The access control device 200 includes a level “j” certificate 201 that is communicated to the upper level access device, via the upper level interface device 210. The upper level access device is structured in a similar manner to the illustrated access control device 200, and includes a verifier similar to the verifier 260 of FIG. 2, the function of which is discussed below.
If the communicated level “j” certificate 201 is verified at the upper level access device, the upper level access device communicates a level “j+1” revocation list 209 that can be used to verify lower level “j+1” certificates. Upon receipt of a lower level “j+1” certificate, from the lower level access device via the lower level interface device 290, the verifier 260 checks the “j+1” certificate for authenticity using techniques common in the art, discussed above, and then determines whether the authenticated certificate is included in the “j+1” revocation list 209. If it is included in the revocation list 209, further communication with the lower level access device is terminated or otherwise controlled to prevent the communication of copy protected material to the lower level access device via the lower level interface device 290.
Also illustrated in FIG. 2, if the access control device 200 is two hierarchy levels up from the terminal level, such as a content provider 120 of FIG. 1, the access control device 200 also receives a level “j+2” revocation list 208 from the upper level access control device, such as the content source 110. If the verifier 260, discussed above, verifies the “j+1” certificate the “j+2” revocation list 208 is communicated to the lower level access device, via the lower level interface device 290. This “j+2” revocation list 208 becomes the “j+1” revocation list 209 at the corresponding access control device 200 at the next lower level of the hierarchy. Note that, depending upon the particular constraints imposed, the access control device 200 can be configured to store one or more of the revocation lists 208, 209 locally, or obtain the revocation list 208, 209 as required each time an access is requested from a lower level device. Preferably, each device 200 stores the applicable lists 208, 209 for immediate access by the device 200 each time a lower level device presents a certificate for verification.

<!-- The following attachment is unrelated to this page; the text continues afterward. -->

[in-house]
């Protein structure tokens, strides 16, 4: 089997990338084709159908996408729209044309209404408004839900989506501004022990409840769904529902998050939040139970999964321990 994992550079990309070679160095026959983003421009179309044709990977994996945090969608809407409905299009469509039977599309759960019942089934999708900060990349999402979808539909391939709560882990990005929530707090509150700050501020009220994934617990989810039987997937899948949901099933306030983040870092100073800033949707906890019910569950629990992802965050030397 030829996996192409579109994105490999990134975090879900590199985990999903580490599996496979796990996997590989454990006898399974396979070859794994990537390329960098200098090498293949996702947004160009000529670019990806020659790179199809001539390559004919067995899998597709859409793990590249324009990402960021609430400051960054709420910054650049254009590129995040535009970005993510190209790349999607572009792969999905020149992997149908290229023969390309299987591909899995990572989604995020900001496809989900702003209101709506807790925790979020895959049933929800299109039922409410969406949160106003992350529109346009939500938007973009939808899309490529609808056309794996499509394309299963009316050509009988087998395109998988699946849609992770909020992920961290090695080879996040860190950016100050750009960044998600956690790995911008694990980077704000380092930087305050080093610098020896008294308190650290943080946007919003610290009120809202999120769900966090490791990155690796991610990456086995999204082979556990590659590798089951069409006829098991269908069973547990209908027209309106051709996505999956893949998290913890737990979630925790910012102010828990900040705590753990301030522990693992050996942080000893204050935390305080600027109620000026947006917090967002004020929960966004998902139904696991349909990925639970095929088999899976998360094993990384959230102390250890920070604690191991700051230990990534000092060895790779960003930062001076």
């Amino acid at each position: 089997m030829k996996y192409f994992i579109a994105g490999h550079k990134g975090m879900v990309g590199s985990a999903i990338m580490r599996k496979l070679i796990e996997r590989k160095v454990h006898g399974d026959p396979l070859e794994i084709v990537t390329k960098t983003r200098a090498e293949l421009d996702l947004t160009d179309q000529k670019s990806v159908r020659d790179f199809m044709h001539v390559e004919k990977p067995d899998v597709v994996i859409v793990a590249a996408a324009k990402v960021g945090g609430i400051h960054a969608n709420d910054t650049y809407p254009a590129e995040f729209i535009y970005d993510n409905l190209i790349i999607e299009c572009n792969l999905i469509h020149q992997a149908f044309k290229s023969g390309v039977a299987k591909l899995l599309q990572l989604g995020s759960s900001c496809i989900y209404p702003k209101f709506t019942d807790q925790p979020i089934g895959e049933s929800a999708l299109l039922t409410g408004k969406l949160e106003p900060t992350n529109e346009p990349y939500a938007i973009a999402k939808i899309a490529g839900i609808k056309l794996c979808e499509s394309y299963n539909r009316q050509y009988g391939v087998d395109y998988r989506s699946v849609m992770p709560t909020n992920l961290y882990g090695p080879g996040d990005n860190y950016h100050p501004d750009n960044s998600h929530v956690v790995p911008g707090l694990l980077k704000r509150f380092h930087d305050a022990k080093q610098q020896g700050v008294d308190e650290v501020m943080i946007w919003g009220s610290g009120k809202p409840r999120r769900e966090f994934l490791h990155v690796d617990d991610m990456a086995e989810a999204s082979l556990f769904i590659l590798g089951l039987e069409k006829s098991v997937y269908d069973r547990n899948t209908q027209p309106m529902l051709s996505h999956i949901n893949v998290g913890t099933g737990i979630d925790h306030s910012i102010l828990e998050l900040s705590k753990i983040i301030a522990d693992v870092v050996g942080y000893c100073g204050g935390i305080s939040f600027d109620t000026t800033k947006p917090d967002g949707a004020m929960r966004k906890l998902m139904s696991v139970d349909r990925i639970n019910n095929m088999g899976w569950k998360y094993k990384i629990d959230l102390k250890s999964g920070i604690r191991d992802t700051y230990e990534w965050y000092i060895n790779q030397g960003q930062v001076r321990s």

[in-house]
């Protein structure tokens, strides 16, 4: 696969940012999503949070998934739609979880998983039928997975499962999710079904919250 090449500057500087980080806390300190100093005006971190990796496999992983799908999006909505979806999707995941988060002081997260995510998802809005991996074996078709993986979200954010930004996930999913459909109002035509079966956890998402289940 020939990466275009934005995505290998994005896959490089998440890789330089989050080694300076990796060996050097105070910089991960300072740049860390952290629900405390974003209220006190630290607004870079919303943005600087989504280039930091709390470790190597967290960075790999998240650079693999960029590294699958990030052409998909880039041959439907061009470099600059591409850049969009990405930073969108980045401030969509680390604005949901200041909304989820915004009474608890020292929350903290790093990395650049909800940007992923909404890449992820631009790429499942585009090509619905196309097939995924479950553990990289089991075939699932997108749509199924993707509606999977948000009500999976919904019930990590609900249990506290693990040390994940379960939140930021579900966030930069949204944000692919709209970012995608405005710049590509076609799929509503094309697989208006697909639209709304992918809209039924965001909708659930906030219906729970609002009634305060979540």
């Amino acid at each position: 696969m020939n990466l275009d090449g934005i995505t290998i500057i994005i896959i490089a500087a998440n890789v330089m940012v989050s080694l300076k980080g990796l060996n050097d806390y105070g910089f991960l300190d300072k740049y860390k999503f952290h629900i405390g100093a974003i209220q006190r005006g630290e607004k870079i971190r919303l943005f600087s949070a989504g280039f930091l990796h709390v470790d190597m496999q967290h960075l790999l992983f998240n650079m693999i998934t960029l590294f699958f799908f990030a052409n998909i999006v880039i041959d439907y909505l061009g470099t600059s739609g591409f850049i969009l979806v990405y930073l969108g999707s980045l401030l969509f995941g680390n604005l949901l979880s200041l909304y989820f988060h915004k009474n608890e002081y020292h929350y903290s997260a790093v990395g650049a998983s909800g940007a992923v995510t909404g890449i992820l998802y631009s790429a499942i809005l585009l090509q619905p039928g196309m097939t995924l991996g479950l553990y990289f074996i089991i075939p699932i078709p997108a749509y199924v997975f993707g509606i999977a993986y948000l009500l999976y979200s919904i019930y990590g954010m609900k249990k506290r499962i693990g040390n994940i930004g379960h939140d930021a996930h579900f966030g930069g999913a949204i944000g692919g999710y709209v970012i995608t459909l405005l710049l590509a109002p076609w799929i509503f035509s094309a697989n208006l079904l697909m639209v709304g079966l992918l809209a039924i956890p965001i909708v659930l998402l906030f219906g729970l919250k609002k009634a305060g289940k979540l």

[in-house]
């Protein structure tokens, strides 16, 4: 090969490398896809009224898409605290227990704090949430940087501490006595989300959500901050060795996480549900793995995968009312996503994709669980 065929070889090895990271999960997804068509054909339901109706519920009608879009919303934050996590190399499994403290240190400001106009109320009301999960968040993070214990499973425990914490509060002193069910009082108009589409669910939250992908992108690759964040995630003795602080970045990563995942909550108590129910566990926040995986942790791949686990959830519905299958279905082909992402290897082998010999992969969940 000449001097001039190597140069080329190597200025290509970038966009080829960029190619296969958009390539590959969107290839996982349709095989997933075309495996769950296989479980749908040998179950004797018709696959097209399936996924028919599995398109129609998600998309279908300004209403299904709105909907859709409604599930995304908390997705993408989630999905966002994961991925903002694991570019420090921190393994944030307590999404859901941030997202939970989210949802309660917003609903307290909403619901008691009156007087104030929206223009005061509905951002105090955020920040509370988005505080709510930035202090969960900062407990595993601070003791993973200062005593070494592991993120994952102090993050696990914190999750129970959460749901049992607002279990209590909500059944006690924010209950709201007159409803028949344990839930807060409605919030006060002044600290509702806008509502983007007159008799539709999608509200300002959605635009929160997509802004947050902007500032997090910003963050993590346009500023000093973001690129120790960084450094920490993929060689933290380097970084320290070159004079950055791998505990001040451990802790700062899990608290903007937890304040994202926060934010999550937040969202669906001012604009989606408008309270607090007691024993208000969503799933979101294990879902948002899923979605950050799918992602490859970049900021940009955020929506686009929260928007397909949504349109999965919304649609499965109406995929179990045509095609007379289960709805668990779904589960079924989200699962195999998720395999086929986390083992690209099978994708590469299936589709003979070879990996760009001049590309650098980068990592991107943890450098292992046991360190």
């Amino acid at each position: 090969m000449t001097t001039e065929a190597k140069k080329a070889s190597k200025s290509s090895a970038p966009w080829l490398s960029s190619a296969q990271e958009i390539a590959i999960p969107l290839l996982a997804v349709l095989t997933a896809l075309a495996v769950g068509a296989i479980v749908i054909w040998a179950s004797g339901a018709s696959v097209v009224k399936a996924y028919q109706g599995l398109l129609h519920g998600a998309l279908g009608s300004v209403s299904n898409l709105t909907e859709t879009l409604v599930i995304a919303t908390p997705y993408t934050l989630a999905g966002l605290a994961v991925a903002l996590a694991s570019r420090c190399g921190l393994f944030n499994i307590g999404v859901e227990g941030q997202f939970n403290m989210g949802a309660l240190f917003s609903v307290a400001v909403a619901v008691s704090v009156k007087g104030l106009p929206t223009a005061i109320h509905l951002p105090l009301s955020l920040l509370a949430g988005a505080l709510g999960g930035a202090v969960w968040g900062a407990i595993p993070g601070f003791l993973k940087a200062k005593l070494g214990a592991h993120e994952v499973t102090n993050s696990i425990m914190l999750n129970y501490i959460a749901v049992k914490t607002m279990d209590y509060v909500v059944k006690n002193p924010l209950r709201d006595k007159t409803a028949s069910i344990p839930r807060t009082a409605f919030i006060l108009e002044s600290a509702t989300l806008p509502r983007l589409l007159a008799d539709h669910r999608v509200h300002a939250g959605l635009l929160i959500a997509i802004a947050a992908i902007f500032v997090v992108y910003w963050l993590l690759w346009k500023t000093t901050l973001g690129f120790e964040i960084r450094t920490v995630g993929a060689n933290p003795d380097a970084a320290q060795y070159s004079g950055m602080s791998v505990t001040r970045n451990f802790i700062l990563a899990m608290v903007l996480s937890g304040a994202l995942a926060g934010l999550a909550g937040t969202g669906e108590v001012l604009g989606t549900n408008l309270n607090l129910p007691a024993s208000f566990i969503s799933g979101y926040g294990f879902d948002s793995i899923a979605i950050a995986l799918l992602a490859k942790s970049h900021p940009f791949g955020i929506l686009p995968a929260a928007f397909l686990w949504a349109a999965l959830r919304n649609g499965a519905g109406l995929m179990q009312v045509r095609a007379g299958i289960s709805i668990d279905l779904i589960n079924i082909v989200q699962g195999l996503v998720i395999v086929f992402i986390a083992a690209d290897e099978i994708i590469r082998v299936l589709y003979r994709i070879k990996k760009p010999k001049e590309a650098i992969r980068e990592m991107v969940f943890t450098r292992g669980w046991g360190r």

The access control device 200 also contains a storage device 220 for storing content material that it receives from the higher level access device after its level j certificate is verified by the upper level access device. Preferably, this content material is encrypted at the upper level access device using a key that corresponds to a level j public key 202 that is communicated to the upper level access device via the upper level interface device 210. Typically, the public key 202 of the device 200 is associated with, or contained within, the certificate 201 that is communicated to the upper level access device to authenticate the content access device 200. A decrypter 230 decrypts the encrypted content material using a corresponding level j private key 203 before the content material is presented to an optional renderer 240, and before the content material is communicated to the lower level access device. Note that the decrypter 230 is illustrated as receiving the content material from the storage element 220, indicating that the content material is stored in the storage element 220 in encrypted form. Alternatively, the storage element 220 could be placed between the decrypter 230 and the encrypter 250, indicating that the content material is stored in the storage element 220 in decrypted form.
In a preferred embodiment, content material is communicated to a verified lower level access device in an encrypted form. An encrypter 250 encrypts the decrypted content material using a level “j+1” public key 292 that it receives from the lower level access device, often as part of the “j+1” certificate that was used to verify the lower level access device.
Not illustrated, the content access device 200 may also be configured to provide peer-to-peer communications and access control. In such an embodiment, the upper level access control device communicates the level “j” revocation list to the content access device 200, and the verifier 260 controls a peer-to-peer interface device based on a verification of a received level “j” certificate from a peer device. In like manner, certain access control devices 200 may be configured to provide direct access to devices at farther lower levels of the hierarchy, by facilitating a verification by the verifier 260, based on the “j+1” 209, “j+2” 208, etc. revocation lists. These and other alternative configurations will be evident to one of ordinary skill in the art, in view of this disclosure.
Note that the use of lists that are partitioned by hierarchy level allows for the use of other optimization techniques, and these optimizations techniques can vary by hierarchy level. For example, the above referenced tree technique of Paul C. Kocher for optimizing the size and access security to a revocation list can be used at each level of the hierarchy. The above referenced revocation service concept of Perlman et al may be particularly applicable at a content provider 120 level. Copending U.S. patent application “Updating a Revocation List to Foil an Adversary”, U.S. Ser. No. 09/370,489, filed Aug. 9, 1999 for Michael Epstein, discloses maintaining a random selection of revoked device identifiers, and is incorporated by reference herein. This updating scheme is an effective security solution when the storage capacity of an access device is limited, and would be particularly applicable at the compliant module 130 level.